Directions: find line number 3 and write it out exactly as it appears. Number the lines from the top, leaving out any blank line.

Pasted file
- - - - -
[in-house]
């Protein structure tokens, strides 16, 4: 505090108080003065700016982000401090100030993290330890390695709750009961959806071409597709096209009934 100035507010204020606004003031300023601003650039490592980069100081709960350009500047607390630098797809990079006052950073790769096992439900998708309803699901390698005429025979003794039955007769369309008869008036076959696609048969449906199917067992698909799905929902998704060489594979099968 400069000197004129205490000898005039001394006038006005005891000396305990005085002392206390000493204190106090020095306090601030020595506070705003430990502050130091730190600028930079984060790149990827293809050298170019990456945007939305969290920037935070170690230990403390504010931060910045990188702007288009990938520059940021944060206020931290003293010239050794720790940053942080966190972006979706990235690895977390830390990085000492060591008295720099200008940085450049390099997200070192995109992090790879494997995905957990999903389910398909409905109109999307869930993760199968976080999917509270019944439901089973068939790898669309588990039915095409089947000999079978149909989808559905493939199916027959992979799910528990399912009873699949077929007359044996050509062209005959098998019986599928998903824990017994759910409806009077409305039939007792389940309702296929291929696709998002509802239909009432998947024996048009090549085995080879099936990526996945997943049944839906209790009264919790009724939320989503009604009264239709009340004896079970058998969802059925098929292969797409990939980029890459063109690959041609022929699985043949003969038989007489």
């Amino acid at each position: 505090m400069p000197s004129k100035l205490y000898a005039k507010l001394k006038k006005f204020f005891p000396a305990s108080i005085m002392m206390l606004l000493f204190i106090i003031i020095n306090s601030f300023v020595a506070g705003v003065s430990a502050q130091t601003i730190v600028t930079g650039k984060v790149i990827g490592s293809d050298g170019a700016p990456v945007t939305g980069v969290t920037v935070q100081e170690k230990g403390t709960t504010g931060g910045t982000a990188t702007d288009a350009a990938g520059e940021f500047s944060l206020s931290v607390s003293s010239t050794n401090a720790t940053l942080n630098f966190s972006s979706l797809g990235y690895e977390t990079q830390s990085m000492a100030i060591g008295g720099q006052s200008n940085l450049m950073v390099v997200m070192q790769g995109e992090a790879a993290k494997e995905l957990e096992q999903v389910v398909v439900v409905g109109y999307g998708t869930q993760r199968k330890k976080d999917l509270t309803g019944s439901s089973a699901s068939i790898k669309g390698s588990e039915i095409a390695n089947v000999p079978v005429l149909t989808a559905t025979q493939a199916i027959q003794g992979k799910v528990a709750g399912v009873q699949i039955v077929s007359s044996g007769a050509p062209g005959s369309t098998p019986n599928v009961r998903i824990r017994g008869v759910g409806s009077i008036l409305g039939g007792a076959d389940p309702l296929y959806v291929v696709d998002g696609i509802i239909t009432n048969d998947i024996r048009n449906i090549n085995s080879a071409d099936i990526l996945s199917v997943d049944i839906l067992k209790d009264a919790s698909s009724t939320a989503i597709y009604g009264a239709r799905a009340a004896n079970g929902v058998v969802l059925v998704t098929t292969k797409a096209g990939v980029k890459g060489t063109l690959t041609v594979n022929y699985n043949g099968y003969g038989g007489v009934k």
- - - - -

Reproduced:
């Amino acid at each position: 505090m400069p000197s004129k100035l205490y000898a005039k507010l001394k006038k006005f204020f005891p000396a305990s108080i005085m002392m206390l606004l000493f204190i106090i003031i020095n306090s601030f300023v020595a506070g705003v003065s430990a502050q130091t601003i730190v600028t930079g650039k984060v790149i990827g490592s293809d050298g170019a700016p990456v945007t939305g980069v969290t920037v935070q100081e170690k230990g403390t709960t504010g931060g910045t982000a990188t702007d288009a350009a990938g520059e940021f500047s944060l206020s931290v607390s003293s010239t050794n401090a720790t940053l942080n630098f966190s972006s979706l797809g990235y690895e977390t990079q830390s990085m000492a100030i060591g008295g720099q006052s200008n940085l450049m950073v390099v997200m070192q790769g995109e992090a790879a993290k494997e995905l957990e096992q999903v389910v398909v439900v409905g109109y999307g998708t869930q993760r199968k330890k976080d999917l509270t309803g019944s439901s089973a699901s068939i790898k669309g390698s588990e039915i095409a390695n089947v000999p079978v005429l149909t989808a559905t025979q493939a199916i027959q003794g992979k799910v528990a709750g399912v009873q699949i039955v077929s007359s044996g007769a050509p062209g005959s369309t098998p019986n599928v009961r998903i824990r017994g008869v759910g409806s009077i008036l409305g039939g007792a076959d389940p309702l296929y959806v291929v696709d998002g696609i509802i239909t009432n048969d998947i024996r048009n449906i090549n085995s080879a071409d099936i990526l996945s199917v997943d049944i839906l067992k209790d009264a919790s698909s009724t939320a989503i597709y009604g009264a239709r799905a009340a004896n079970g929902v058998v969802l059925v998704t098929t292969k797409a096209g990939v980029k890459g060489t063109l690959t041609v594979n022929y699985n043949g099968y003969g038989g007489v009934k």